Canadian committee recommends e-logs, stability control

By David Tanner, Land Line senior editor | Friday, March 20, 2015

Canada’s standing committee on transportation is recommending the use of electronic logging devices and stability control systems for trucks, but that’s not all. The Standing Committee on Transport, Infrastructure and Communities is also recommending a national standard for truck driver training and a way to hold shippers accountable for their role in trucking hours-of-service violations.

The mixed bag of recommendations was issued in a report by the Standing Committee on Transport, Infrastructure and Communities to the 41st Canadian Parliament on the topic of transporting dangerous goods.

Following the release of the report, Canada’s federal transportation minister, Lisa Raitt, called for mandatory electronic logging devices and electronic stability control systems across the trucking industry.

Much of the testimony related to trucking contained in the report came from the Canadian Trucking Alliance, which is pushing for mandatory e-logs and stability control systems much the way the American Trucking Associations does in the U.S.

According to the report, the Canadian Trucking Alliance told the committee that paper logs are “easier to fudge” than electronic logs and that 5-10 percent of truckers and carriers “do not respect” Canada’s hours-of-service regulations.

The CTA also claims that e-logs would reduce fatigue and the potential for crashes. The alliance said Canada should get in line with the U.S. which is inching toward publication of an e-log mandate.

Based on that testimony, the committee is recommending that Transport Canada implement a regulation to require the use of electronic logs on new vehicles.

Raitt met with CTA officials and issued a statement of support for ELDs.

“We are working actively with our stakeholders and provincial partners to support increased safety for Canadians and Canada’s trucking industry through innovative technologies such as electronic logging devices and electronic stability systems,” she said, according to a CTA press release.

In Canada, the federal government is responsible for regulating new vehicles while most other issues related to trucking are regulated at the provincial level.

Ontario Transportation Minister Steven Del Duca is the only provincial minister on record who supports a possible mandate for electronic logs at this time, according to the CTA.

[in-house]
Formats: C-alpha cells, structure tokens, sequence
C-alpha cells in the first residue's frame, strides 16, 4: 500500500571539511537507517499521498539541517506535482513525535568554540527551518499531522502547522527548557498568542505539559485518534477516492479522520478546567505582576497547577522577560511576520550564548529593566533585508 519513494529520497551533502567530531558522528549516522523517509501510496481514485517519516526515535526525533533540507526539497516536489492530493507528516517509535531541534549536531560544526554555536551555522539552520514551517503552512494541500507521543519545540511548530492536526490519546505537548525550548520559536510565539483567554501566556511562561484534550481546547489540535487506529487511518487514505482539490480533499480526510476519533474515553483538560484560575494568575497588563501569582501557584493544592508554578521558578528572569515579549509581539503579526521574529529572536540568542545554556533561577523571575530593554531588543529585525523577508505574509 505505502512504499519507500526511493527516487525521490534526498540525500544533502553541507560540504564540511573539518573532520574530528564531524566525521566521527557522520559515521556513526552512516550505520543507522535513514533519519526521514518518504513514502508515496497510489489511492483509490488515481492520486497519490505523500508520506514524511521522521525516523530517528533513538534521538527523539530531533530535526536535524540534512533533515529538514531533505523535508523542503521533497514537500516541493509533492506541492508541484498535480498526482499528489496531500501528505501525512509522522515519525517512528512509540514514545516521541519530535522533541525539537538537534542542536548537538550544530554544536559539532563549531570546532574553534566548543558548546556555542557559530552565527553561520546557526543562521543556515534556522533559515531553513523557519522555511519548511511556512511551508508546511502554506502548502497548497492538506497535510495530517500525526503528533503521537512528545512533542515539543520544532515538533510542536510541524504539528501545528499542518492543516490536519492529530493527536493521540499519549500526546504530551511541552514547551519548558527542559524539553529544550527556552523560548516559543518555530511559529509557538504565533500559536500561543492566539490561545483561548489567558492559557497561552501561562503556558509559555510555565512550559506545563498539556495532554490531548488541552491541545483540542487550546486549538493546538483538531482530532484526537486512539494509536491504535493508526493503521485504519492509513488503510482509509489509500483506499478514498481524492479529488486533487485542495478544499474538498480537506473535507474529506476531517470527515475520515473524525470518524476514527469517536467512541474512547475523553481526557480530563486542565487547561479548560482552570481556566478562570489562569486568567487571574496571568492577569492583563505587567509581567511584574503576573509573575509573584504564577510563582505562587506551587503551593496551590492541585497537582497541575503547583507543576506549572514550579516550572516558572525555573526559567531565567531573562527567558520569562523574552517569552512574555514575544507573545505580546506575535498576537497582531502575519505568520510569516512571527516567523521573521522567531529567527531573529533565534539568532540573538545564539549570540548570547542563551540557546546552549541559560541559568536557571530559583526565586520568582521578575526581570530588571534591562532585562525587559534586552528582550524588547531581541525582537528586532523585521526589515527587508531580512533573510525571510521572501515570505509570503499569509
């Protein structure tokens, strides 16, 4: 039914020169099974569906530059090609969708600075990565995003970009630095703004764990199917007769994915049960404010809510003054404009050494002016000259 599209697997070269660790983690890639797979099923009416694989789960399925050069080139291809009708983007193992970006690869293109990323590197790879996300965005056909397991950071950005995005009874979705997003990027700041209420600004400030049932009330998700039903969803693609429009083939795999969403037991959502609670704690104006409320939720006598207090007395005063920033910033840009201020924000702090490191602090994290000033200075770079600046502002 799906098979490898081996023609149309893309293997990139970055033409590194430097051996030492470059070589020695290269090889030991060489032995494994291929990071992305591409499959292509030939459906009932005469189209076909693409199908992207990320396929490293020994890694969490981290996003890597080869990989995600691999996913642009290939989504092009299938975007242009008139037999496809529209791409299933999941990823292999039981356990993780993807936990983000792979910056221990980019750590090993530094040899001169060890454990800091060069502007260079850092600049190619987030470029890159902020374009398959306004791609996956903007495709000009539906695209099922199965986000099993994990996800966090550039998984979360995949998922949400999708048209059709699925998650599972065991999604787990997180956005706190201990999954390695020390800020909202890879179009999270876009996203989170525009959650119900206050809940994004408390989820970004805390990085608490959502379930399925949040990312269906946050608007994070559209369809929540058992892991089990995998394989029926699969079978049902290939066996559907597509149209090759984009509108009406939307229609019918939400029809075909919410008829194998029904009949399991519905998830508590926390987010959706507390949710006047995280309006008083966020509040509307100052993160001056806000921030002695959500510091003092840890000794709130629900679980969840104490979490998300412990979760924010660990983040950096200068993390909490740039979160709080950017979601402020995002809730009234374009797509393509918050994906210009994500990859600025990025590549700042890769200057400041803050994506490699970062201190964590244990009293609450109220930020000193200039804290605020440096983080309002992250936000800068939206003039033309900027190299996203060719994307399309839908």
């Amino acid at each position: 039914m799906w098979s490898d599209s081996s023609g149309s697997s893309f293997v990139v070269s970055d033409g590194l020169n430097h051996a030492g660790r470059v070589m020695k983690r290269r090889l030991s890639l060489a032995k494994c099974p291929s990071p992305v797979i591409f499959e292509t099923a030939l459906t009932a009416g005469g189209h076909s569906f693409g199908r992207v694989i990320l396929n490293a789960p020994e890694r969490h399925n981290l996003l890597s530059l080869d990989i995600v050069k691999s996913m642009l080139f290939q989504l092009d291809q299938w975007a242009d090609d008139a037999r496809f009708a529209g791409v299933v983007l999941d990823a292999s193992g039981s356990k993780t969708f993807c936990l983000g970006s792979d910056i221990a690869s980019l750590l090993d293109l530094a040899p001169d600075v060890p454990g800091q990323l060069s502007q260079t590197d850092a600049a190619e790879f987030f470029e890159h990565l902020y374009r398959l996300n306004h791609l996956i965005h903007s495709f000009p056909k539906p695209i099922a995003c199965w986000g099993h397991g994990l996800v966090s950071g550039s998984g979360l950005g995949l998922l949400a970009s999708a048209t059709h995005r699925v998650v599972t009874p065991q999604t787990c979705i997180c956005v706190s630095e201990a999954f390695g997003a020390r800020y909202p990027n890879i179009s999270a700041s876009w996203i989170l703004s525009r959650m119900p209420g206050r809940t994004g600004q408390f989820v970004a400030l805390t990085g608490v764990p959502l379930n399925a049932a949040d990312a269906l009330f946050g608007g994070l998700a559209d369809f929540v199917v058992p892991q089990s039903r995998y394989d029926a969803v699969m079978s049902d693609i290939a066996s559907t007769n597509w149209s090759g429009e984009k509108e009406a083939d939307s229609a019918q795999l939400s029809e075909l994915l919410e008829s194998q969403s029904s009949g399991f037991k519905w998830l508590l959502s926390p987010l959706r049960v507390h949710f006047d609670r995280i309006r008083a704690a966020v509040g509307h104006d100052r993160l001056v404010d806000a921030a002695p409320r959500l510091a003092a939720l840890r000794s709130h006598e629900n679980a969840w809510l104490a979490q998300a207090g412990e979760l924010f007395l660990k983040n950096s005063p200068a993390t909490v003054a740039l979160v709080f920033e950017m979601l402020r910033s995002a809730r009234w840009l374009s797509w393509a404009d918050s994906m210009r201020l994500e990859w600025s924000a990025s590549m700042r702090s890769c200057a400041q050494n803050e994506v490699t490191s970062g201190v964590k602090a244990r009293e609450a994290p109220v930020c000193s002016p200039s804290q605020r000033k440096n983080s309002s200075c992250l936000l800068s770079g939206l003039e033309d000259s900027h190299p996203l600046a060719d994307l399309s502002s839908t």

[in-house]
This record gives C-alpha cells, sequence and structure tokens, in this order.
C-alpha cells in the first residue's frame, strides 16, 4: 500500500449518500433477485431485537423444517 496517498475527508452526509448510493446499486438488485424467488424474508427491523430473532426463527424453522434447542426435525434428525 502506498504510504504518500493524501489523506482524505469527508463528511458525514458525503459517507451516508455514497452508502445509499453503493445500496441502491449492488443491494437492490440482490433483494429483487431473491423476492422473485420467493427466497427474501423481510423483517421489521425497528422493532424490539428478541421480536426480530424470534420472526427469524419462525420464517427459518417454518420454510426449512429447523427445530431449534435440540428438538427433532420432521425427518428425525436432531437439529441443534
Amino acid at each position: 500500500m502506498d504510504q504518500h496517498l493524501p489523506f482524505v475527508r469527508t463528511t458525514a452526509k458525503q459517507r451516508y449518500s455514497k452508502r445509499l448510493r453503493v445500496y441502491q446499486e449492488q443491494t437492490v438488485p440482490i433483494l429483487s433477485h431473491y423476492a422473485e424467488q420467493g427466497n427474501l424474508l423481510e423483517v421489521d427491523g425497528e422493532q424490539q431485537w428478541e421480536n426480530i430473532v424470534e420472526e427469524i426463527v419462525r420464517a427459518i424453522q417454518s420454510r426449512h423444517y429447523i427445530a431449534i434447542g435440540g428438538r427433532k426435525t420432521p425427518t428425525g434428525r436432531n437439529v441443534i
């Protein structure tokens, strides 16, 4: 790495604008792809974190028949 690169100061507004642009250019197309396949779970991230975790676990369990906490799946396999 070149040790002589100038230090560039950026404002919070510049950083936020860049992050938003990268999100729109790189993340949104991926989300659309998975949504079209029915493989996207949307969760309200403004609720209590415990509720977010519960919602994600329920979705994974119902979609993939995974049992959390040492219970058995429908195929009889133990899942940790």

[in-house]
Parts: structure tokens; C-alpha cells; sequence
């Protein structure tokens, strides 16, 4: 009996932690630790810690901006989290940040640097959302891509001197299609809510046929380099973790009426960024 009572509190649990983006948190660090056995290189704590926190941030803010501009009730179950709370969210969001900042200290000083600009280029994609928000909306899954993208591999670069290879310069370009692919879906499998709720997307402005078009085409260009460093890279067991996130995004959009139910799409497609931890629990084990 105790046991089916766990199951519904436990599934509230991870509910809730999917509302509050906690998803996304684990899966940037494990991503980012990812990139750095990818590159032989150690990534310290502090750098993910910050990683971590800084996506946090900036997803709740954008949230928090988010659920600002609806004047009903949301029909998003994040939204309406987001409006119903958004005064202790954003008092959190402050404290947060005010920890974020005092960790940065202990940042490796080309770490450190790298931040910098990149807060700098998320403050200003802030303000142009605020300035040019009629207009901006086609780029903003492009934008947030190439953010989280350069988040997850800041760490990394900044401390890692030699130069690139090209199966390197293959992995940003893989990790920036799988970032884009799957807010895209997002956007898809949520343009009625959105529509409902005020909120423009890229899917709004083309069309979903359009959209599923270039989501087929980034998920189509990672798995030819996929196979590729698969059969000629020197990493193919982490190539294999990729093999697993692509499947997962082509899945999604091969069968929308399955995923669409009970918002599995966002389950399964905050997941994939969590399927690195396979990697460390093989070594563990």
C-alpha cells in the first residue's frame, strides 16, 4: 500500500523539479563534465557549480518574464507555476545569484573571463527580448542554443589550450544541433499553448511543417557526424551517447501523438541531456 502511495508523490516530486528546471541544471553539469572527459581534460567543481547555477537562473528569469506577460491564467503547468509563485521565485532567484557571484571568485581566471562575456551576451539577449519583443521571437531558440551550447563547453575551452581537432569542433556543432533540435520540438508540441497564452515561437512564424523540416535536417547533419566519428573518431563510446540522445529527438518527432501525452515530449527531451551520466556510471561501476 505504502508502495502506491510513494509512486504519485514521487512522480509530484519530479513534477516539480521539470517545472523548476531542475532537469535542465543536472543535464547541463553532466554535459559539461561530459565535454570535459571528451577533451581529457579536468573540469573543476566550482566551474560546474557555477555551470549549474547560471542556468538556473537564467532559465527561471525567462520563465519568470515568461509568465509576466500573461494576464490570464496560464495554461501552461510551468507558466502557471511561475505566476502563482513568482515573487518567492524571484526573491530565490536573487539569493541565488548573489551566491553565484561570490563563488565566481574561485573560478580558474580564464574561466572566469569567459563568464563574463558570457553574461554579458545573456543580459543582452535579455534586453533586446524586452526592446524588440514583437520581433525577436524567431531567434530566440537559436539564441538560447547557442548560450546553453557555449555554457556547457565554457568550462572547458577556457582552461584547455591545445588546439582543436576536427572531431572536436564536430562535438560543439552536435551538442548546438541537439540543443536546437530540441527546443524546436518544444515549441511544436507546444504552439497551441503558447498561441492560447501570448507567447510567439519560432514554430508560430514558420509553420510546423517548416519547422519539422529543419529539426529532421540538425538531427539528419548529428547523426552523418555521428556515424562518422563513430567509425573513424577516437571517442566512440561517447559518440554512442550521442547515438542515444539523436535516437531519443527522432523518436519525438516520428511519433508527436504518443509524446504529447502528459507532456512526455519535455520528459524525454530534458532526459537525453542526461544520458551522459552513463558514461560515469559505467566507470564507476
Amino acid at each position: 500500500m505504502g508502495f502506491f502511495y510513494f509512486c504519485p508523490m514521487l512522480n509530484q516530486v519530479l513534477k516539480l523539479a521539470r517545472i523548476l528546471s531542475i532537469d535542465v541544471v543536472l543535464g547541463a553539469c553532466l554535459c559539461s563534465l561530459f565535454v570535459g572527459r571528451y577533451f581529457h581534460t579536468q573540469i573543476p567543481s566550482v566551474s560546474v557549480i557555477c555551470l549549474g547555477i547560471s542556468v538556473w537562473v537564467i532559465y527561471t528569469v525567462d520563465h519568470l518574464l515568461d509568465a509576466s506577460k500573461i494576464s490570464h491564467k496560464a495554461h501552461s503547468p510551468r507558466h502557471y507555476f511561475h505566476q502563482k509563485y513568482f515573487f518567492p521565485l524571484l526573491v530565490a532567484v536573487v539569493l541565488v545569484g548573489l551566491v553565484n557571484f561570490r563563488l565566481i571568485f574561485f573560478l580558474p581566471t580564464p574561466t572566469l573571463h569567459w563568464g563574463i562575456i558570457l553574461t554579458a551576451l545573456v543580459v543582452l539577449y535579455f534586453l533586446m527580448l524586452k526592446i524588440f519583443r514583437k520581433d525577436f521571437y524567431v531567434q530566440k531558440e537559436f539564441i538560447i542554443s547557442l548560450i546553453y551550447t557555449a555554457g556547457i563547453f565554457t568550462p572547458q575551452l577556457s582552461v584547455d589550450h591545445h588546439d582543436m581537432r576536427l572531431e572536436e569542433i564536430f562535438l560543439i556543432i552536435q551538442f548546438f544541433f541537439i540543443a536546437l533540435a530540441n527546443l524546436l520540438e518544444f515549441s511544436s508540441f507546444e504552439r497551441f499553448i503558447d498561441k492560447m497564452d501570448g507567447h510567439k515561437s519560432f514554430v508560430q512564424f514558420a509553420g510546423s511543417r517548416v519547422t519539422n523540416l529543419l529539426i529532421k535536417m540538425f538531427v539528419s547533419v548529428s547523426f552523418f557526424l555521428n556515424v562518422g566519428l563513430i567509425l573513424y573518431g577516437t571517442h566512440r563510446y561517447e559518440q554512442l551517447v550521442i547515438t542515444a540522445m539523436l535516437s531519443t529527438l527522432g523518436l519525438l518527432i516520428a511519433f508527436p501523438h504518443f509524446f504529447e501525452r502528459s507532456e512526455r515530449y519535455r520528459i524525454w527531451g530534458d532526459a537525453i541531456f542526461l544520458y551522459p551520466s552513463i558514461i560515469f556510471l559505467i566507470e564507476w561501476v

On the issue of electronic stability control, the standing committee is recommending that Transport Canada issue a federal regulation requiring ESC on new trucks. As with e-logs the testimony from the “trucking industry” came from the Canadian Trucking Alliance.

The alliance pointed out that two of the seven truck manufacturers in Canada offer stability control systems as standard equipment.

E-logs and stability control were not the only two trucking-related recommendations to come out of the standing committee’s report.

The committee is recommending a federal standard for entry-level driver training for truck drivers.

“Despite the fact that driver training is based on national standards, witnesses told the Committee that the actual requirements vary from one province to another,” the committee wrote.

“The Canadian Trucking Alliance, Alberta Motor Transport Association and the Atlantic Provinces Trucking Association have all proposed that mandatory entry-level training consistent with the national industry standards be introduced to harmonize training across Canada.”

The recommendation would create a national standard for training those who train the drivers, according to the report.

Lastly, the standing committee is recommending that shippers increase their stakes in the overall equation for highway safety.

“A number of witnesses from the trucking industry expressed concerns regarding the oversight and enforcement of shippers’ responsibilities,” the committee wrote.

“… (W)hen there are violations, even for things that may be the shipper’s responsibility, particularly, say, documentation, it’s the trucking company and the driver who end up getting fined, even though the shipper has provided them with the paperwork,” the committee wrote.

The committee also discussed shipper indemnity clauses in freight contracts but did not take formal action on the issue.

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